Why we don’t eat eggs

A video surfaced on the web yesterday showing male baby chickens being throwing into a grinder while still alive. Other chicks were shown falling through the sorting machine and left to die on the factory floor among cracked eggs or after being scaled with washing water. Here is a link to video on YouTube so you can watch it happening for yourself. Even more horrifying is the egg industry’s stance that this is acceptable. Mitch Head, spokesman for the United Egg Producers, was quoted as saying “If someone has a need for 200 million male chicks, we’re happy to provide them to anyone who wants them. But we can find no market, no need.” He also said that a grinder “is the most instantaneous way to euthanize chicks.”


When Raelene and I first started discussing about going vegan, she would ask bakeries and restaurants where they got their eggs. For smaller places the answer invariable was “CostCo”, which means chickens kept for life in cages too small for the animals to even turn around in, debeaking of the hens, and now we find out throwing the males into a grinder.How can this happen? There is far less regulation of the poultry industry than for mammals such as pigs and cows, so poultry factor farms can keep the animals in just about any condition they like and can do just about anything they want to them.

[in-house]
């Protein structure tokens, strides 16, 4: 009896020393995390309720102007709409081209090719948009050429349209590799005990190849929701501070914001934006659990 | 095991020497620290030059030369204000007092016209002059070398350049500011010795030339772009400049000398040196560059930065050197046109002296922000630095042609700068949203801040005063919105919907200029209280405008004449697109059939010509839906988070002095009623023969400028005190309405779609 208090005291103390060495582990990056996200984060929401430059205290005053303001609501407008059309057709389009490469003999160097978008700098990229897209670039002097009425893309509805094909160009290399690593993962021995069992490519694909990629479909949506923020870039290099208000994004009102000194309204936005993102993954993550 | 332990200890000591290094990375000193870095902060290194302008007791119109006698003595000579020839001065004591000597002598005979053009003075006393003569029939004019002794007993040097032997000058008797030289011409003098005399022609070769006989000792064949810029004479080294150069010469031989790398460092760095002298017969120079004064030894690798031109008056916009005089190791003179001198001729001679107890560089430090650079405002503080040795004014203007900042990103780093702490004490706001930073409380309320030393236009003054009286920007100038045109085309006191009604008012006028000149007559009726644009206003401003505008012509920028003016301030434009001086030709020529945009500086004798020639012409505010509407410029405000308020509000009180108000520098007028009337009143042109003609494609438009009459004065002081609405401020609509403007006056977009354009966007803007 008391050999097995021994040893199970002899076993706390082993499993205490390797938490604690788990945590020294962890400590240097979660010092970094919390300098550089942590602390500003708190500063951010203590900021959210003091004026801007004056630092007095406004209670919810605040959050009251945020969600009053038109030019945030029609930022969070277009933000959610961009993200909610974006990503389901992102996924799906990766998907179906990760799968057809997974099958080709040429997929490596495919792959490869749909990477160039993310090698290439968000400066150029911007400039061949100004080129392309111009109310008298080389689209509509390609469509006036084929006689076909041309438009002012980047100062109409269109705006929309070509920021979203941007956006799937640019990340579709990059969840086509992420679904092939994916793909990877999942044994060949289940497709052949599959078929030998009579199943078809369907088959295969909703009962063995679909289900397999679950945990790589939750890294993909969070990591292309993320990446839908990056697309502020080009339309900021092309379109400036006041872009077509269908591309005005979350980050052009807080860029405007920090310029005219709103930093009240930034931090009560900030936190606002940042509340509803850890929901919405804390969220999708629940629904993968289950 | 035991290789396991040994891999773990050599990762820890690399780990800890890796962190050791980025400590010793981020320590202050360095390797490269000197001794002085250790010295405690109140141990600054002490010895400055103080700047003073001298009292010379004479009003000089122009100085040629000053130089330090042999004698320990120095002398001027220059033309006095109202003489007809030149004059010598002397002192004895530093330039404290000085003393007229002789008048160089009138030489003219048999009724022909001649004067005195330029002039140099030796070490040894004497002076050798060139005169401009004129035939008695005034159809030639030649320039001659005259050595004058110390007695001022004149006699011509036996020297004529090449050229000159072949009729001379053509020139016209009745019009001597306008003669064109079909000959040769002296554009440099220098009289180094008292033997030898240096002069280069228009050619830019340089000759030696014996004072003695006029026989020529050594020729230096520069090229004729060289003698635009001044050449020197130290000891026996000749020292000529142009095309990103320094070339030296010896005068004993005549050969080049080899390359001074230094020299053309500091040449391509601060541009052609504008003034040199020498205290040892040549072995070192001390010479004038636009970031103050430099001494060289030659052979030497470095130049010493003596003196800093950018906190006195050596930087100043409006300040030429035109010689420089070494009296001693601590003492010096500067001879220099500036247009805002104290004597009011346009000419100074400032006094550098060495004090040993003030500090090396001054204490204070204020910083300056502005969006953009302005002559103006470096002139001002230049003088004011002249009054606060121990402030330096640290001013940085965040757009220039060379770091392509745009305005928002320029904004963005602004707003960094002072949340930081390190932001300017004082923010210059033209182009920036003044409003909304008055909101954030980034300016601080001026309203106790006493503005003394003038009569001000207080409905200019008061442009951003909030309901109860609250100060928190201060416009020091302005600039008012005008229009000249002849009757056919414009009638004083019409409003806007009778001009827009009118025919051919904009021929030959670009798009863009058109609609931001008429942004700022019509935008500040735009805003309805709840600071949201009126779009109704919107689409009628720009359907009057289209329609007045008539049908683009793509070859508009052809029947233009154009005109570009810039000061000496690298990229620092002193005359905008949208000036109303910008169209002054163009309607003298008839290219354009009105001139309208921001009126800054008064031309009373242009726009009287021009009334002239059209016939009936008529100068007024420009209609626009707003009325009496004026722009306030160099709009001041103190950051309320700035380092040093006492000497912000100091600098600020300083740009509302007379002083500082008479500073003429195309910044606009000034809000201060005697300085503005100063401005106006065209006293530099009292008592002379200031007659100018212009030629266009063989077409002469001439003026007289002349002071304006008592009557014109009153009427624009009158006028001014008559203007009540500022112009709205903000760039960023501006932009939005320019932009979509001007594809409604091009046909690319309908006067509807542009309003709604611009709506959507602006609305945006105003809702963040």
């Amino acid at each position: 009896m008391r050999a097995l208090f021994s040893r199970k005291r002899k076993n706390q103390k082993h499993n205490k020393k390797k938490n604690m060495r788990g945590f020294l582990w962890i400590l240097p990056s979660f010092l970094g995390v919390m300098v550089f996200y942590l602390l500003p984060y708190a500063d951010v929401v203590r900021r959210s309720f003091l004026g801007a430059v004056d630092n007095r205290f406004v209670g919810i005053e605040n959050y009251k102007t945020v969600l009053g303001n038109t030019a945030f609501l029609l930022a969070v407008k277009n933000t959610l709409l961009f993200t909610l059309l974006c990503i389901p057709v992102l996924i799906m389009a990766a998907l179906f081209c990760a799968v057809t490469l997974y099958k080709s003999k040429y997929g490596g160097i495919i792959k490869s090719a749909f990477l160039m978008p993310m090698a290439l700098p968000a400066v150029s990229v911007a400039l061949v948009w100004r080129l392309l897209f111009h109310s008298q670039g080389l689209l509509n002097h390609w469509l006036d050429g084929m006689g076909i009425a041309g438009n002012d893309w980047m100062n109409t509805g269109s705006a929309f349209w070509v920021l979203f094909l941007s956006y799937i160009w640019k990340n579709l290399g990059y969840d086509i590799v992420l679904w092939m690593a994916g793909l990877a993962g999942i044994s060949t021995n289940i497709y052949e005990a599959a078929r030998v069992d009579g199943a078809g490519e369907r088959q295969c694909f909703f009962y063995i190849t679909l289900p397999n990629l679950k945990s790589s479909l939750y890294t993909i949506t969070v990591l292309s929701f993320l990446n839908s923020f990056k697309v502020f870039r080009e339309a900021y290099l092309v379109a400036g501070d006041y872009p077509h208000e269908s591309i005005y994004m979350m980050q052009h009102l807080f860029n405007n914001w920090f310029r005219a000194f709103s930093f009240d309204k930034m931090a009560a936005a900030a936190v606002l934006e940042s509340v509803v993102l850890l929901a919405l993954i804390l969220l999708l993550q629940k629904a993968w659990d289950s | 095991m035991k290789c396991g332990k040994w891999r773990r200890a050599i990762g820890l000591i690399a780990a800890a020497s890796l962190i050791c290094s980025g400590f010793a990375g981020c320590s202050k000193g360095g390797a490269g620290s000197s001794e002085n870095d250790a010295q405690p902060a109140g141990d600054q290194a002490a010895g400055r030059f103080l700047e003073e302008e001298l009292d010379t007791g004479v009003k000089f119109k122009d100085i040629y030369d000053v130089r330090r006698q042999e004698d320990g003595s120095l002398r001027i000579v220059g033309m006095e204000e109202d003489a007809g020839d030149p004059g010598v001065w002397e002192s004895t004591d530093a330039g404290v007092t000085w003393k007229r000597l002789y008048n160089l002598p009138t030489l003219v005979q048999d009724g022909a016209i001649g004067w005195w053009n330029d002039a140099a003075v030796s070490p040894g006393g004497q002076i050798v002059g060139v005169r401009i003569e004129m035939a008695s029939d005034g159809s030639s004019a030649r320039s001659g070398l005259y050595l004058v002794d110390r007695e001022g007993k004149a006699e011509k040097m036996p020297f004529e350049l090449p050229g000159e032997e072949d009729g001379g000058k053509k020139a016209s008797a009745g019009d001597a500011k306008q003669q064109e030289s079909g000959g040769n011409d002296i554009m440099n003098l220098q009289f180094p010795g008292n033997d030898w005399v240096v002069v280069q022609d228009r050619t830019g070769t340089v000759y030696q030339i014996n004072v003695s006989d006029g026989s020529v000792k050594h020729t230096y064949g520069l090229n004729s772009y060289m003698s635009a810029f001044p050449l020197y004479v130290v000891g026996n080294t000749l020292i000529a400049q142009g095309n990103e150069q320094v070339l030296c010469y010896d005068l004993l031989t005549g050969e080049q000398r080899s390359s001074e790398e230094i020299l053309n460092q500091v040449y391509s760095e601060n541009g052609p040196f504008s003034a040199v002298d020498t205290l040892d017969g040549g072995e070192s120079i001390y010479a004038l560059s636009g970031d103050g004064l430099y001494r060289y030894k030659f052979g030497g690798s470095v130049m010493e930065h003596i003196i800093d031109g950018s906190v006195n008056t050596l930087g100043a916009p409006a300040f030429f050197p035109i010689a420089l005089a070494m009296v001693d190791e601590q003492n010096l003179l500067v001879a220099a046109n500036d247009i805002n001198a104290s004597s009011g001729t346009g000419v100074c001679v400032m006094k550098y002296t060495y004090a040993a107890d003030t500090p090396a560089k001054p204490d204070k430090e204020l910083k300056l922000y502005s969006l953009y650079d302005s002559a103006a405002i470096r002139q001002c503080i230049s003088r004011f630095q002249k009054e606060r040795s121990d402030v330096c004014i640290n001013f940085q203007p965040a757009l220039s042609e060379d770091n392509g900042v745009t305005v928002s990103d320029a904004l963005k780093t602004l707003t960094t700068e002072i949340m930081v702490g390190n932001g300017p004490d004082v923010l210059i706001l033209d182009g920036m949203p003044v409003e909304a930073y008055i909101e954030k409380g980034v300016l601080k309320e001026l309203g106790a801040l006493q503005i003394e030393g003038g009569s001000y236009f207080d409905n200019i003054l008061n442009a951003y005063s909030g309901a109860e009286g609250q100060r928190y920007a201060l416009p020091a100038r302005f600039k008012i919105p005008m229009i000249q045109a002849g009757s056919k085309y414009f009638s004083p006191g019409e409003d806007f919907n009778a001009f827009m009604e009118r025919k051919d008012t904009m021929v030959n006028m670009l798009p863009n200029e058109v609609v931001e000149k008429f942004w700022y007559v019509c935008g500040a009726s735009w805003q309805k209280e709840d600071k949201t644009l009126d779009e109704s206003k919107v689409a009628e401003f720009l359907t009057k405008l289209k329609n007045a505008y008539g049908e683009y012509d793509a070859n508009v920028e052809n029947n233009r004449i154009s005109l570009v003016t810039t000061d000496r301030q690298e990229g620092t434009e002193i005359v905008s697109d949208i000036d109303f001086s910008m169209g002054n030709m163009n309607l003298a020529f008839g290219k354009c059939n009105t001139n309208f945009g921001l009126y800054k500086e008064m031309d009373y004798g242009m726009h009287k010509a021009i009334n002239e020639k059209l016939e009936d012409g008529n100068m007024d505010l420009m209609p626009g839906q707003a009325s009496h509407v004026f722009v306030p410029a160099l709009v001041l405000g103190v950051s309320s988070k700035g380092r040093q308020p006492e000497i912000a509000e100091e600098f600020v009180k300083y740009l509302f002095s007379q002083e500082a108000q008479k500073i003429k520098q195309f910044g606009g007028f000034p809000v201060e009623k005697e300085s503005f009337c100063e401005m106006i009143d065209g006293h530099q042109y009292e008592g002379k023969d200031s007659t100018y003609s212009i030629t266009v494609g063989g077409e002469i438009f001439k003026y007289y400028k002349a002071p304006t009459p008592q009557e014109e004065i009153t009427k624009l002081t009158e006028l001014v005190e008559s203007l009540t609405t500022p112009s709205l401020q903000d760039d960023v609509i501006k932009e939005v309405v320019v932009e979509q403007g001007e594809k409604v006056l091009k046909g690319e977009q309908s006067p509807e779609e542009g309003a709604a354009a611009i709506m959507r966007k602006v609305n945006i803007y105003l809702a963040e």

Before factor farming eggs were a clean source of food, now we have to worry about them carrying diseases such as salmonella.

Does this amount of suffering really justify cheap supermarket eggs? As a people, do we really think it is okay to grind babies alive? Why do we give children tours of idyllic farms where chickens run free and pigs wallow in the mud, and not the factory farms our food comes from? I urge you to, next time you are in the supermarket, think about what goes into the animal products you are buying. That pork roast means a pig that was boiled alive. That carton of milk means a calf in a veal crate. That carton of eggs means baby chickens ground up alive. Ask yourself, is it worth it?

For more information, visit the Mercy for Animals website.

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